BLUE EARTH - In March, Winnebago police arrested a man, then entered his home to search for more evidence. What they found was like something from an episode of an animal hoarding TV show.
"One officer said 'The stench was so bad, I threw up twice,'" said Stacy Thompson, president of Faribault County Humane Society.
"Rotted food, death and feces, just disgusting: that's what the animals smelled like," Thompson said. "My husband and I fostered the dog. We had to bathe her incessantly to get the smell off."
Gin-Gin and Tim-Tim were rescued from a hoarding situation and nursed to health by the Faribault County Humane Society, which hopes to find them a permanent home.
The property owner signed over custody of all the animals.
"She brought the dog and four cats," Thompson said. "She said, 'I'll be back with the second load.' And we thought, 'Oh, my.'"
All total, 11 cats and a beagle were surrendered to the Humane Society, taxing an organization already stretched thin.
Faribault County Humane Society keeps its animals in a small concrete-block shed owned by the city of Blue Earth near the wastewater treatment plant.
Though space was tight, the conditions are clean.
"Four cats in the big cage and four cats in a dog kennel," Thompson said. "Three in one cage and two in another. They were happy to be together."
While some of the animals were in fair condition, others had problems.
"Whole necks were one open wound; it was just nasty, the poor things," Thompson said. "All had upper respiratory infections and eye infections. Some were emaciated and some were chubby. No rhyme or reason to the condition."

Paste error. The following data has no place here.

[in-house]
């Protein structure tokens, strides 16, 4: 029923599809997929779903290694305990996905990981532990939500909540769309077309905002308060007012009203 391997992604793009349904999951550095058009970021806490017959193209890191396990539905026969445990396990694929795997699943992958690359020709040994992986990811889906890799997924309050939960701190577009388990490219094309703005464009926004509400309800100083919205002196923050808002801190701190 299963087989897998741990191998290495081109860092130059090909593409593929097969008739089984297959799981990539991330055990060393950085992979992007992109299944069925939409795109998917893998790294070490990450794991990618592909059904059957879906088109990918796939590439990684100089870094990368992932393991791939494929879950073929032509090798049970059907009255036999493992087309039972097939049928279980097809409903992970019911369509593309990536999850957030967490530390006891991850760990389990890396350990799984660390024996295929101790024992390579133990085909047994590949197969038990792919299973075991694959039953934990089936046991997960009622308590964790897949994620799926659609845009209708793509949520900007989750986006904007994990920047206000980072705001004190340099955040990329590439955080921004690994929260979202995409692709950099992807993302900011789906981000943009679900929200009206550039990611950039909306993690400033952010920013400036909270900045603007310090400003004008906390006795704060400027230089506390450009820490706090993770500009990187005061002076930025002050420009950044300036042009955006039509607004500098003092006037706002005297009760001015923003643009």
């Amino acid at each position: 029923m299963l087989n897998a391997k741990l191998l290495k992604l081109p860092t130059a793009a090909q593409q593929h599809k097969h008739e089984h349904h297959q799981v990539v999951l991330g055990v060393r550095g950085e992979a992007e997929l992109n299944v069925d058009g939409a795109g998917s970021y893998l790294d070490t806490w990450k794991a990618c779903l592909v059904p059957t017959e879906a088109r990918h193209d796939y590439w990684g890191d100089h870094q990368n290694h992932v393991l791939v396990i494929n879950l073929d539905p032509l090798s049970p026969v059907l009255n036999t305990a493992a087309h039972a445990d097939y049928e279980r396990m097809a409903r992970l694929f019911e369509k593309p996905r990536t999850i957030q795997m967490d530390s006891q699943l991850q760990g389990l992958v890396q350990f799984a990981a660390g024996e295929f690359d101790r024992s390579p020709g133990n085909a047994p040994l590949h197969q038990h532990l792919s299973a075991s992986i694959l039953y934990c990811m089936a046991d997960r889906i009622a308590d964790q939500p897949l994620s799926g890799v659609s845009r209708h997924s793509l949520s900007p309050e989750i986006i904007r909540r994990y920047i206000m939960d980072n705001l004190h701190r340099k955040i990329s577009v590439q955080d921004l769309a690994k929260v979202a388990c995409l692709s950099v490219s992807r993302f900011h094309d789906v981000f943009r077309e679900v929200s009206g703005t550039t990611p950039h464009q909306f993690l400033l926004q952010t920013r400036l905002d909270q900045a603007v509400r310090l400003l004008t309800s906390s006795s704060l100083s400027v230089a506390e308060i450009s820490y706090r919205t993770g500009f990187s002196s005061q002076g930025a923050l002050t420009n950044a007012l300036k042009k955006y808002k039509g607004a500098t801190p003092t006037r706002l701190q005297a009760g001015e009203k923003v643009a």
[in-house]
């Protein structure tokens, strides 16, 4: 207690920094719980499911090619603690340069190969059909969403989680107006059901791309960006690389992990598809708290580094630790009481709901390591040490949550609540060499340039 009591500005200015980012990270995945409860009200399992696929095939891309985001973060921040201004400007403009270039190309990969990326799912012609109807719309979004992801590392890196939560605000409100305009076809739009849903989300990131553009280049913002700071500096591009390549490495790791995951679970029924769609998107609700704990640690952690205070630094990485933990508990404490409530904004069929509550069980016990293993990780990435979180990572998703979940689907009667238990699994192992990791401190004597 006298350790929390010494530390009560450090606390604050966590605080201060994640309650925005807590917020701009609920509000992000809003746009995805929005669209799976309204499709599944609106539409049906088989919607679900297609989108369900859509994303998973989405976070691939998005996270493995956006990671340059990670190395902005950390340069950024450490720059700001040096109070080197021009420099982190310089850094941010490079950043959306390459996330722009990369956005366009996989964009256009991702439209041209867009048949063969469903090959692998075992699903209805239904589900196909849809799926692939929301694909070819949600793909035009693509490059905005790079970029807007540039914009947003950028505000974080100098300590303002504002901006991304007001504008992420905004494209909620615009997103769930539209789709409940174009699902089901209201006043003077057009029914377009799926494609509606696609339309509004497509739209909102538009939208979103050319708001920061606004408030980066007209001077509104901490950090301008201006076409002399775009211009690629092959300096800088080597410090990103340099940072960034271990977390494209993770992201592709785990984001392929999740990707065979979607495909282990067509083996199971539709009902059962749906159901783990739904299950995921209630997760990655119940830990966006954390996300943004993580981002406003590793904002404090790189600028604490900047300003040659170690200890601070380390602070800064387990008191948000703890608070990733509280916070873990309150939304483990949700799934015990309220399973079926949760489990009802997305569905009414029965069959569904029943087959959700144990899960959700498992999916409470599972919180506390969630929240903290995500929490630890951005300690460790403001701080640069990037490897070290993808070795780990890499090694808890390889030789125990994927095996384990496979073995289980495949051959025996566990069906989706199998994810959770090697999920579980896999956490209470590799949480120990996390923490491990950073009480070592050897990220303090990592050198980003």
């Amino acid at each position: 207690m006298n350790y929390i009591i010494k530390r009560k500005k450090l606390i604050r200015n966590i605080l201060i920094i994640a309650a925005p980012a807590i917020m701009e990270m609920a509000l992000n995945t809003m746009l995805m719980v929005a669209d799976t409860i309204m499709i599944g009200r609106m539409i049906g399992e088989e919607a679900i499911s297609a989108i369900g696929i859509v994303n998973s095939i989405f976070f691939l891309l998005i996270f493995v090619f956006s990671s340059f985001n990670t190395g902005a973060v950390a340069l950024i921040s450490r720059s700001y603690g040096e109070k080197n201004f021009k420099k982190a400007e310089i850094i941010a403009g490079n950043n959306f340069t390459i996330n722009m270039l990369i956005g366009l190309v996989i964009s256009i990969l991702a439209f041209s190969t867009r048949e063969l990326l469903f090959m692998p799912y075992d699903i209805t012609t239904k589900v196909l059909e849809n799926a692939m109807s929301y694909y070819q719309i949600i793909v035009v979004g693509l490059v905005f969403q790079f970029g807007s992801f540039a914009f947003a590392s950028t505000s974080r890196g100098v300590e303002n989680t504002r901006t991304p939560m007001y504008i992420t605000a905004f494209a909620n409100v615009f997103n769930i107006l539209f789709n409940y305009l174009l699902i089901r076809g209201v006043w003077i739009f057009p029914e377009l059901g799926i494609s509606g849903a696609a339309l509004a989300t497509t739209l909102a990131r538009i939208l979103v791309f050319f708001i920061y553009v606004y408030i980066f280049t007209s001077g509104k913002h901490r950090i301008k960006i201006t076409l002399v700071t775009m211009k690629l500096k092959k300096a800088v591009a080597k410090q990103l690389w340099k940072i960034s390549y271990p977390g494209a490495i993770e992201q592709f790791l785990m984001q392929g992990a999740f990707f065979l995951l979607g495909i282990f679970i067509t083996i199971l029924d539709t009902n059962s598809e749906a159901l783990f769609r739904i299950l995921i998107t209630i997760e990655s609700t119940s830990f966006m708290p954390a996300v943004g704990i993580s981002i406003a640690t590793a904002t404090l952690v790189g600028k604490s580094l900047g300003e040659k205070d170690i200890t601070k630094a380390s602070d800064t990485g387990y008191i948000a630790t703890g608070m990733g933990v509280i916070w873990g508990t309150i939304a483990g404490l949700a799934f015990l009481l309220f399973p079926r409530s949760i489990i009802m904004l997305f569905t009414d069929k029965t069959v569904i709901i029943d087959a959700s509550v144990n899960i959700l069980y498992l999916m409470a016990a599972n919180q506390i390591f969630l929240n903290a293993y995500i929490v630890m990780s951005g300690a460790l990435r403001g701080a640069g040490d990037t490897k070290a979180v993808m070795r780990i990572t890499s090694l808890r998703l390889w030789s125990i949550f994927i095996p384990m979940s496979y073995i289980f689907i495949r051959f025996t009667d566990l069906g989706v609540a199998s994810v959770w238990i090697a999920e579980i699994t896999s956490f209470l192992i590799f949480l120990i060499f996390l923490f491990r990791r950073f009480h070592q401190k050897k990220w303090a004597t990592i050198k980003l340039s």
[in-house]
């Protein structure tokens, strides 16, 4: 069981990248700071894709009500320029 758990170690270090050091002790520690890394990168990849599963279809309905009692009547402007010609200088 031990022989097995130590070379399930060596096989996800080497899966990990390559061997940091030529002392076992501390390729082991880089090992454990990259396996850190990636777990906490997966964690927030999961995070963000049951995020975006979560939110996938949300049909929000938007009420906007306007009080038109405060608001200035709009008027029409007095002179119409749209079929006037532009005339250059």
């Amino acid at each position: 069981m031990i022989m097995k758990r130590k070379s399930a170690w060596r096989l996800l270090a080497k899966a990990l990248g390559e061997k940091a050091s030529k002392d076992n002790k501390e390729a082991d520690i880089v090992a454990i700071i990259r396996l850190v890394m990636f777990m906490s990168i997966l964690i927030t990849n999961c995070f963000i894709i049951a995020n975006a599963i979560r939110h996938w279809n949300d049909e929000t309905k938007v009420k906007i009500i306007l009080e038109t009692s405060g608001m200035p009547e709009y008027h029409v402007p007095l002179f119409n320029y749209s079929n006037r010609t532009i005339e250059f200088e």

There have been a couple of bright spots.
"The dog was adopted - in fairly short order," Thompson said.
"All the cats are really friendly and used litter pans. That's not usually how it works. Hoarders don't usually give individual attention," Thompson said.
Getting the animals healthy and adoptable was not easy.
"We poured a lot of money into these cats," Thompson said. "About a hundred bucks apiece, at least, between medicines, and spay and neuter."
All the cats are now at healthy weights and have been sterilized. Three still live at the shelter. Several are being fostered by individuals, and the Martin County Humane Society has agreed to take two. But they all need permanent homes.
The cats are listed on the website www.faribaultcounty.petfinder.com for those who want to consider adoption. They are also on Craig's List in the hopes of reaching more people, Thompson said.
The adoption application is on Petfinder.com. The process includes a criminal background check, two personal references and information about the veterinarian who will give future care.
Thompson said her organization strives to find good homes, but if the pairing isn't a good match, the Humane Society will take the animal back and give a refund.
"Most of our adoptions are from the metro area," she said. "Mostly because our adoption fees are so low."
The fee for cats is $50, which includes all shots and sterilization. The fee for sterilized dogs is $100; for unsterilized dogs, it's $125.
For those who love animals, but can't adopt, there are other ways to help, Thompson said. There's always a need for people to foster animals and socialize them. They also need scoopable litter, canned cat food, carriers and big kennels for transporting, food, and leashes and collars.
Thompson vows the Humane Society will continue to help animals.
"Our volunteers have always come through. We always make it work; never turn an animal away," she said.